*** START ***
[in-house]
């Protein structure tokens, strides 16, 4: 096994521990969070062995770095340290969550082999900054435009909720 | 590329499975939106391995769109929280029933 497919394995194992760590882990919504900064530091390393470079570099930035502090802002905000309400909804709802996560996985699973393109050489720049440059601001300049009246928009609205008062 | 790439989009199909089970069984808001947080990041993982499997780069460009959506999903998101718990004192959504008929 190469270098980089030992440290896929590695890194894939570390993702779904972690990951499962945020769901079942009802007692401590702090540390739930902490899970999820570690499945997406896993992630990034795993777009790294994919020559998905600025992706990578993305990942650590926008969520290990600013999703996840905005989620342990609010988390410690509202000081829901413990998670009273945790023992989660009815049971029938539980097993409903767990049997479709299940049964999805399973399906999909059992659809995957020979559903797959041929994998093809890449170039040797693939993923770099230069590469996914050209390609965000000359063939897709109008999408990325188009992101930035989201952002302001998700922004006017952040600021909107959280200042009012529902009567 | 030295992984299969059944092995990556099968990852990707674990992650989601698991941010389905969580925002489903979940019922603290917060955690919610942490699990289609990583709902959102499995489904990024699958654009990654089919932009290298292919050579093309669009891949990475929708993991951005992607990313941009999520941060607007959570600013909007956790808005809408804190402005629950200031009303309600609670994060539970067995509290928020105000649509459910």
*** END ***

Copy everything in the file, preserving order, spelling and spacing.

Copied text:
[in-house]
């Protein structure tokens, strides 16, 4: 096994521990969070062995770095340290969550082999900054435009909720 | 590329499975939106391995769109929280029933 497919394995194992760590882990919504900064530091390393470079570099930035502090802002905000309400909804709802996560996985699973393109050489720049440059601001300049009246928009609205008062 | 790439989009199909089970069984808001947080990041993982499997780069460009959506999903998101718990004192959504008929 190469270098980089030992440290896929590695890194894939570390993702779904972690990951499962945020769901079942009802007692401590702090540390739930902490899970999820570690499945997406896993992630990034795993777009790294994919020559998905600025992706990578993305990942650590926008969520290990600013999703996840905005989620342990609010988390410690509202000081829901413990998670009273945790023992989660009815049971029938539980097993409903767990049997479709299940049964999805399973399906999909059992659809995957020979559903797959041929994998093809890449170039040797693939993923770099230069590469996914050209390609965000000359063939897709109008999408990325188009992101930035989201952002302001998700922004006017952040600021909107959280200042009012529902009567 | 030295992984299969059944092995990556099968990852990707674990992650989601698991941010389905969580925002489903979940019922603290917060955690919610942490699990289609990583709902959102499995489904990024699958654009990654089919932009290298292919050579093309669009891949990475929708993991951005992607990313941009999520941060607007959570600013909007956790808005809408804190402005629950200031009303309600609670994060539970067995509290928020105000649509459910």